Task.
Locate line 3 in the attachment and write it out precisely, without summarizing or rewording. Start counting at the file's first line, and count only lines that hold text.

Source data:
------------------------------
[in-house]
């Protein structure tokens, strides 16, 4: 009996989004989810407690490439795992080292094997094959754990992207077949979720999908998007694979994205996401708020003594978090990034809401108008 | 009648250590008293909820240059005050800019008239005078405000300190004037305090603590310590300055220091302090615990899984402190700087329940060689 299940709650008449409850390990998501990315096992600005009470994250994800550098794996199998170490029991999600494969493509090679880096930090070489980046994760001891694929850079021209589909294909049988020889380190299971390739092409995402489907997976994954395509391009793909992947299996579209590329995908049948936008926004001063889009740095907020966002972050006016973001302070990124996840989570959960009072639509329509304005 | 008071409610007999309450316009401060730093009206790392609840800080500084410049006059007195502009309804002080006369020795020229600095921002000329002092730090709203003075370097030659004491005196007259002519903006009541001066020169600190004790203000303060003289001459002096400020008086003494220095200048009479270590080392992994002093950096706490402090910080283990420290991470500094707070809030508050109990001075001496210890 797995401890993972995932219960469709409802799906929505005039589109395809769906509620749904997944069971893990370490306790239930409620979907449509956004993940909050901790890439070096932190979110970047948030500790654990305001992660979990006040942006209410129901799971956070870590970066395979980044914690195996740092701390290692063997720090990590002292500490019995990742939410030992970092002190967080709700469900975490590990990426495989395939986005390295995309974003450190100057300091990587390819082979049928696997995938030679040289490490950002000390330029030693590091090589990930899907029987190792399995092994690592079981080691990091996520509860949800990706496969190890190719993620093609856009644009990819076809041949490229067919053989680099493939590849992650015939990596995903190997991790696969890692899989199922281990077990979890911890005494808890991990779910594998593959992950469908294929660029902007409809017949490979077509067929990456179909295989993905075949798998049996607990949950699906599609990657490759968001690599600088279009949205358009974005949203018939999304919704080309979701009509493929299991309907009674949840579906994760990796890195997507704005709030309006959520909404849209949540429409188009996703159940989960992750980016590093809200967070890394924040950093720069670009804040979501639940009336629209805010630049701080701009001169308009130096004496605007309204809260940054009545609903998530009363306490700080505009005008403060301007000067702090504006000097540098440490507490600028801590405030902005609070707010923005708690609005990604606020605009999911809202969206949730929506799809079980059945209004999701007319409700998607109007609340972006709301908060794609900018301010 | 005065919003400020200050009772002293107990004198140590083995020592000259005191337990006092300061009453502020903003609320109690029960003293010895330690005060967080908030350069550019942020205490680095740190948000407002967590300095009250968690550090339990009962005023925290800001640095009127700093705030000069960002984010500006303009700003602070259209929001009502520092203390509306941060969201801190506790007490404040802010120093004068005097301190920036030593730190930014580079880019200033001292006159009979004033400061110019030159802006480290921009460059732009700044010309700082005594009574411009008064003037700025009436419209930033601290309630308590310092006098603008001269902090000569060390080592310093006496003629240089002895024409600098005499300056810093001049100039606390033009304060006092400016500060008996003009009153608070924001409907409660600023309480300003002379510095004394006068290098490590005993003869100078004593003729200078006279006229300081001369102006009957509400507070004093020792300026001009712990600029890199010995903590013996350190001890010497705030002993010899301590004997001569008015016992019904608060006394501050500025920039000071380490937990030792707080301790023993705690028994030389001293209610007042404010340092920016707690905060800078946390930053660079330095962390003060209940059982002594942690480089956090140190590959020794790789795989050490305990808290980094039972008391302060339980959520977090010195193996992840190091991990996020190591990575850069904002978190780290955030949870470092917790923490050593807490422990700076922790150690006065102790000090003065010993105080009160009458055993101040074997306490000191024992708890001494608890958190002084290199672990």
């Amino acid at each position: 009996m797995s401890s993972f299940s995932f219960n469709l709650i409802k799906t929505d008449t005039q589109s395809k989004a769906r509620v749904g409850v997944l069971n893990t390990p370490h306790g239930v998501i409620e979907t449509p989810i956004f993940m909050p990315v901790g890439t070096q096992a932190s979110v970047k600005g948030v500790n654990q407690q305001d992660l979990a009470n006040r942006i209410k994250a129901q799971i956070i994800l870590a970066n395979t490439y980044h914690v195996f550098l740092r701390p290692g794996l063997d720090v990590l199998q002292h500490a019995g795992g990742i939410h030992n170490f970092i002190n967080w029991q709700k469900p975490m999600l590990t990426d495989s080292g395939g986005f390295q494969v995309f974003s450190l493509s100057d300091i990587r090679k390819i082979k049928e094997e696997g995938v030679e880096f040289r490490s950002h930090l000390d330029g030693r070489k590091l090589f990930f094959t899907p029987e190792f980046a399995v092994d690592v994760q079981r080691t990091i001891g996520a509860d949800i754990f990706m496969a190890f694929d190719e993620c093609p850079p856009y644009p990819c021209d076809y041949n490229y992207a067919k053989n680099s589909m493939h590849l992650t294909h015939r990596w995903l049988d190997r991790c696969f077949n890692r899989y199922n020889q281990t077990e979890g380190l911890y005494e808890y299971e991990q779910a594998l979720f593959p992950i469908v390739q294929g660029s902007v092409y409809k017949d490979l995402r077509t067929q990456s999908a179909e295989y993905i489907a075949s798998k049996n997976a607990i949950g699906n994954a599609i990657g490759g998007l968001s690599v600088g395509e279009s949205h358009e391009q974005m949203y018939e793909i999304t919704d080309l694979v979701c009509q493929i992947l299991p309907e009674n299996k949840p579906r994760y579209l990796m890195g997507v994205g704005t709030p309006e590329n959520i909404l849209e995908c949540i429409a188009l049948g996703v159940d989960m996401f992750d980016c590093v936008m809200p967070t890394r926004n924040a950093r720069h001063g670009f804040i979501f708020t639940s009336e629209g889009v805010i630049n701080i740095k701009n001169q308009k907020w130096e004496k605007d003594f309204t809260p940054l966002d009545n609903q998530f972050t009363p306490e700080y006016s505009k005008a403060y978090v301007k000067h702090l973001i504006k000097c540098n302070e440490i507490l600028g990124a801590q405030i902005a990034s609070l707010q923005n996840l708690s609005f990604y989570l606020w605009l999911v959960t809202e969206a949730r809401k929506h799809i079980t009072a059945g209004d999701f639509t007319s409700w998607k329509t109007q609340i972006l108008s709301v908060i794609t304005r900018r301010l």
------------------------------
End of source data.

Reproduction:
């Amino acid at each position: 009996m797995s401890s993972f299940s995932f219960n469709l709650i409802k799906t929505d008449t005039q589109s395809k989004a769906r509620v749904g409850v997944l069971n893990t390990p370490h306790g239930v998501i409620e979907t449509p989810i956004f993940m909050p990315v901790g890439t070096q096992a932190s979110v970047k600005g948030v500790n654990q407690q305001d992660l979990a009470n006040r942006i209410k994250a129901q799971i956070i994800l870590a970066n395979t490439y980044h914690v195996f550098l740092r701390p290692g794996l063997d720090v990590l199998q002292h500490a019995g795992g990742i939410h030992n170490f970092i002190n967080w029991q709700k469900p975490m999600l590990t990426d495989s080292g395939g986005f390295q494969v995309f974003s450190l493509s100057d300091i990587r090679k390819i082979k049928e094997e696997g995938v030679e880096f040289r490490s950002h930090l000390d330029g030693r070489k590091l090589f990930f094959t899907p029987e190792f980046a399995v092994d690592v994760q079981r080691t990091i001891g996520a509860d949800i754990f990706m496969a190890f694929d190719e993620c093609p850079p856009y644009p990819c021209d076809y041949n490229y992207a067919k053989n680099s589909m493939h590849l992650t294909h015939r990596w995903l049988d190997r991790c696969f077949n890692r899989y199922n020889q281990t077990e979890g380190l911890y005494e808890y299971e991990q779910a594998l979720f593959p992950i469908v390739q294929g660029s902007v092409y409809k017949d490979l995402r077509t067929q990456s999908a179909e295989y993905i489907a075949s798998k049996n997976a607990i949950g699906n994954a599609i990657g490759g998007l968001s690599v600088g395509e279009s949205h358009e391009q974005m949203y018939e793909i999304t919704d080309l694979v979701c009509q493929i992947l299991p309907e009674n299996k949840p579906r994760y579209l990796m890195g997507v994205g704005t709030p309006e590329n959520i909404l849209e995908c949540i429409a188009l049948g996703v159940d989960m996401f992750d980016c590093v936008m809200p967070t890394r926004n924040a950093r720069h001063g670009f804040i979501f708020t639940s009336e629209g889009v805010i630049n701080i740095k701009n001169q308009k907020w130096e004496k605007d003594f309204t809260p940054l966002d009545n609903q998530f972050t009363p306490e700080y006016s505009k005008a403060y978090v301007k000067h702090l973001i504006k000097c540098n302070e440490i507490l600028g990124a801590q405030i902005a990034s609070l707010q923005n996840l708690s609005f990604y989570l606020w605009l999911v959960t809202e969206a949730r809401k929506h799809i079980t009072a059945g209004d999701f639509t007319s409700w998607k329509t109007q609340i972006l108008s709301v908060i794609t304005r900018r301010l």